Definition of energy level width

  • Thread starter Eitan Levy
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  • #1
Eitan Levy
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Homework Statement:
An electron with energy [itex]E_1=12.9124eV [/itex] is involved in a collision with the electron in a hydrogen atom. The electron in the hydrogen atom before the collision is in energy level n=1 and the free electron gives it most energy possible, so that the electron in the hydrogen atom reaches energy level n.

After time [itex]t [/itex] the electron returns to n=1.

Find the width of energy level n
Relevant Equations:
[itex]E_n=-13.6\frac{z^2}{n^2}eV [/itex]
First, it is easy to see that n=4 after the collision because:

[itex]E_1=-13.6\frac{1^2}{1^2}eV=-13.6eV [/itex]
[itex]E_4=-13.6\frac{1^2}{4^2}eV=-0.85eV [/itex]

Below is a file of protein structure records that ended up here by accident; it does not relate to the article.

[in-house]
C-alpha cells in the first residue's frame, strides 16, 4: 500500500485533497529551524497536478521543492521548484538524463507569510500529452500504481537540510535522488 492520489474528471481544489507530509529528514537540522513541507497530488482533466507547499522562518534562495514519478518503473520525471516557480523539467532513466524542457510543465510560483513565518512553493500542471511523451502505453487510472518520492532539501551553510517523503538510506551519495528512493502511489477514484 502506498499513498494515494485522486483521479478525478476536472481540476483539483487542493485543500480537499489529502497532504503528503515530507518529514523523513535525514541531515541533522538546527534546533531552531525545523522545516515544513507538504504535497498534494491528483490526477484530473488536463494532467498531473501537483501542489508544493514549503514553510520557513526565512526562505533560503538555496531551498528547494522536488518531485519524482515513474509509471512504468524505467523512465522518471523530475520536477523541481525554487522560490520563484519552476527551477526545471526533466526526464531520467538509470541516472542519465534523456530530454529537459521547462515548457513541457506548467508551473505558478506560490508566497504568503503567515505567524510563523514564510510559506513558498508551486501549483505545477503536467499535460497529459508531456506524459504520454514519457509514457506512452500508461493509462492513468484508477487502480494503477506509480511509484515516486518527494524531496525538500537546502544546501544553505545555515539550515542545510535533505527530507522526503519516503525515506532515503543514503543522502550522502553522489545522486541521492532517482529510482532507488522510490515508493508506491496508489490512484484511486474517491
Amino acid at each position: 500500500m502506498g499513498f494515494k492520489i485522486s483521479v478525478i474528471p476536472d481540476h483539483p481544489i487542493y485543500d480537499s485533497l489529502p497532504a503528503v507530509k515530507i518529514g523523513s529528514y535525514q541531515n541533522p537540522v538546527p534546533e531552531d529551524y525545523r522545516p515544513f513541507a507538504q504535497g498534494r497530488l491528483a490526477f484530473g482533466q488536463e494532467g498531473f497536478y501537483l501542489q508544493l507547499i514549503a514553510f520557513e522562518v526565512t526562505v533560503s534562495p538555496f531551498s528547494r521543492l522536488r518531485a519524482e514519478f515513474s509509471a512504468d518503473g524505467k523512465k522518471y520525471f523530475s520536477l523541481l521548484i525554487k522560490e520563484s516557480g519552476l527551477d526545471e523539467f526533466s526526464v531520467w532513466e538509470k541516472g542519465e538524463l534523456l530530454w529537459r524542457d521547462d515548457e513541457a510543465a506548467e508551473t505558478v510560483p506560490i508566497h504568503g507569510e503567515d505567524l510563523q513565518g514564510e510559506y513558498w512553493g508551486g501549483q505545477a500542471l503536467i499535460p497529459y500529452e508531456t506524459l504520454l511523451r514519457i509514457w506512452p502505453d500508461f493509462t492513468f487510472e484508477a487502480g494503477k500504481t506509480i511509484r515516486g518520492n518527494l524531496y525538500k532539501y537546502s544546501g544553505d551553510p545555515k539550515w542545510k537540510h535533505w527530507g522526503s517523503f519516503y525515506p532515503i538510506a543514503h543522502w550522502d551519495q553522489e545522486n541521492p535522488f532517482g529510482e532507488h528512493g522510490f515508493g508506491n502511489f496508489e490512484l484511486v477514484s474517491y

[itex]E_5=-13.6\frac{z^2}{5^2}eV=-0.544eV[/itex]


But, I never saw a definition for the width of an energy level.

I tried to use something I saw online that said it was equal to [itex]\frac{h}{t} [/itex] but the result didn't match.

What is this size and how to calculate it?
 

Answers and Replies

  • #2
kuruman
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This problem most likely involves the limiting uncertainty relation ##\Delta E ~\Delta t \approx \dfrac {\hbar}{2}##.
 
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  • #3
Eitan Levy
259
11
This problem most likely involves the limiting uncertainty relation ##\Delta E ~\Delta t \approx \dfrac {\hbar}{2}##.
My problem is that "width of energy level" was never defined in my class so I don't know how to proceed.
 

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